Jobs fears as Halfords plans to close up to 60 stores

Barry Barnes /

Cycling and car parts retailer Halfords expects to close up to 60 stores and garages by April 2021, putting hundreds of jobs at risk.

The company, which remained partially open during lockdown as it was classed as an essential retailer, has already permanently closed its 22 Cycle Republic stores and five Halfords stores and garages.

Around 75 of its 472 stores remained closed, but some are expected to reopen over the coming weeks and were not necessarily going to be the ones affected by the announcement, the company said. It has 843 sites in total – the remainder of which are garages.

It has not said how many jobs are likely to be affected by the store closures, but indicated that it would attempt to find alternative positions at other stores for those displaced by the decision.

In a statement, Halfords, which employs around 10,000 people, said: “Covid-19 has materially changed the retail outlook for the coming months and has overshadowed Brexit as the emerging risk.”

Earlier this month it warned that it could lose £10m this year if sales fell by 9.5%. This is despite a 57% increase in cycling-related sales during the lockdown, although it admitted this failed to offset a decrease in demand for car servicing, MOTs and spare parts as many people remained at home.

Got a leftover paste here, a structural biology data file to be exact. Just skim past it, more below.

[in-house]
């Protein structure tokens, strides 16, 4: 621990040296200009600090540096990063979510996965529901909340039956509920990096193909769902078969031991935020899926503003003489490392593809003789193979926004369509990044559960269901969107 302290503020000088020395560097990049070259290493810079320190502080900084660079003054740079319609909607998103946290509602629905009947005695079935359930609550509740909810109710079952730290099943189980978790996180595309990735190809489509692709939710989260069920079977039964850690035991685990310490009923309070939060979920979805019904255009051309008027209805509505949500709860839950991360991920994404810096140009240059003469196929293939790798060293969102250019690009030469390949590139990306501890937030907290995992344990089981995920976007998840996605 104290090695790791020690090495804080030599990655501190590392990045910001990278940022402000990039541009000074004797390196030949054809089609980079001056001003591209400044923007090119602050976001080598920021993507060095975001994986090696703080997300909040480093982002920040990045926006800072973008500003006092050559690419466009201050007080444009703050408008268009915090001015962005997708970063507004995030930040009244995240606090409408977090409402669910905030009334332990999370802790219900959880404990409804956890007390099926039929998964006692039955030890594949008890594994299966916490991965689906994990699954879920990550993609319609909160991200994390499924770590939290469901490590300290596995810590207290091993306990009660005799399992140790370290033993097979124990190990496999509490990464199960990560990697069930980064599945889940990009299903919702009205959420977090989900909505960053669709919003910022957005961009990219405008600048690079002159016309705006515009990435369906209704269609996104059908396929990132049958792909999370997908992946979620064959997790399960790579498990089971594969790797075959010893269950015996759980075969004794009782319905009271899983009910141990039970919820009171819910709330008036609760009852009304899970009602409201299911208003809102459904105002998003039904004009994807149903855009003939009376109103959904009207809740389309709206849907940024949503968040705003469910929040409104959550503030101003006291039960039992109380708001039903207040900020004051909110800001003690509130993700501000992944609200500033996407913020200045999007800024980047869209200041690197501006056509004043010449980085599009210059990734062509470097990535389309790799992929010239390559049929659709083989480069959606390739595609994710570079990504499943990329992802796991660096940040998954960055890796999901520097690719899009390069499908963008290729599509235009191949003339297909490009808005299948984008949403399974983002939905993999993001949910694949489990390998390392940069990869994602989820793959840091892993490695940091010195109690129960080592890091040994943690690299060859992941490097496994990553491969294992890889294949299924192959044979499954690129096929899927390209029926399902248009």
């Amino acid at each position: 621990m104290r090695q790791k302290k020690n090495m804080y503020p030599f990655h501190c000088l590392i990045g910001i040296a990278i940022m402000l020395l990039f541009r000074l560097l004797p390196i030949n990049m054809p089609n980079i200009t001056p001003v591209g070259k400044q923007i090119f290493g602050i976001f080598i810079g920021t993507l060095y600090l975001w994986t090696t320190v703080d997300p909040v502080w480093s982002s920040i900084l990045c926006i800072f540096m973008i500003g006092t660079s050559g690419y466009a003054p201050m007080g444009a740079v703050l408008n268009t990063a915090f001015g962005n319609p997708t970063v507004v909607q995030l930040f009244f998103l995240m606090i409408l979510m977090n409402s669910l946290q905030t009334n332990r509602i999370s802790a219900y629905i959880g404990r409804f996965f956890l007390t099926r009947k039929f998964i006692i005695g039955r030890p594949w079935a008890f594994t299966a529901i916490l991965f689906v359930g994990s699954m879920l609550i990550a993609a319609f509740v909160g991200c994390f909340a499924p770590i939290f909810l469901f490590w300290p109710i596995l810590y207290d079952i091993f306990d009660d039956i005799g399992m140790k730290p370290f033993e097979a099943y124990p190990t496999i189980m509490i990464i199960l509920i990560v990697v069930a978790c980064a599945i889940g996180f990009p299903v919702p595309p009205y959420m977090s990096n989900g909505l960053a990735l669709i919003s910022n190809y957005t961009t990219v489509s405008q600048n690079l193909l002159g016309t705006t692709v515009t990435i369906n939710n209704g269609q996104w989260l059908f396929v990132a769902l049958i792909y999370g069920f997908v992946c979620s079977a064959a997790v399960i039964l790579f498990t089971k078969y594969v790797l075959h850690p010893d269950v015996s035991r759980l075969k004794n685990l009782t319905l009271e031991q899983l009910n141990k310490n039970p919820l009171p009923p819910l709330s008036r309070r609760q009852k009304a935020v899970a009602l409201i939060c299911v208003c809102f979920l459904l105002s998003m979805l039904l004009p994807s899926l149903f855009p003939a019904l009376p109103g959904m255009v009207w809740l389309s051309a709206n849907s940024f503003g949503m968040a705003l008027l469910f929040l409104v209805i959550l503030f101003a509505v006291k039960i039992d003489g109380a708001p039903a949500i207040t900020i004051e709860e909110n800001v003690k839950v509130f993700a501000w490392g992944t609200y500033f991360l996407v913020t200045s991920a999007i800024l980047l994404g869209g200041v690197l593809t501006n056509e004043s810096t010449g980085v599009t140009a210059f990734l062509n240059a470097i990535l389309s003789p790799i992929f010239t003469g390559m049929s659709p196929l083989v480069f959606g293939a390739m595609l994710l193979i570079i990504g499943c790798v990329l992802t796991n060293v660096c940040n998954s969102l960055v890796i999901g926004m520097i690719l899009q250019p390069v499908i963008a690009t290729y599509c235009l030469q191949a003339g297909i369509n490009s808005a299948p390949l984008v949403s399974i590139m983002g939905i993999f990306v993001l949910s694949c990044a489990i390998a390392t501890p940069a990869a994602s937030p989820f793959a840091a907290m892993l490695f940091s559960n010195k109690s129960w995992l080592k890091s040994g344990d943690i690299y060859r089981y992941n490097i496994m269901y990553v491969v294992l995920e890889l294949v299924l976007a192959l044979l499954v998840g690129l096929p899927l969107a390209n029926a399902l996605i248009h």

Last week high street retailers including Boots and John Lewis and restaurant chain Burger King announced that thousands of jobs were at risk because of the impact Covid-19 has had. This followed similar announcements by Pret A Manger, Harrods and TM Lewin earlier this month.

Retail trade union Usdaw said the retail industry desperately needed a recovery plan. General secretary Paddy Lillis said: “The government’s response to mitigate the impact of the coronavirus emergency on the retail industry, in the form of small business grants, business rates relief and VAT deferral, has helped take some pressure off. However, these interim measures will not sustain the industry for long.

“What the retail sector needs now is a tripartite approach of the government, unions and employers to develop a much needed retail recovery plan. We have long called for an industrial strategy for retail to help a sector that was already struggling before the coronavirus emergency. Now the situation is much worse.

“The government has a clear choice. Do they want to see the high street go to the wall, or do they want to help save it? Retail is an important feature of our towns and cities, it employs three million people and we need a stimulus package to save the industry.”

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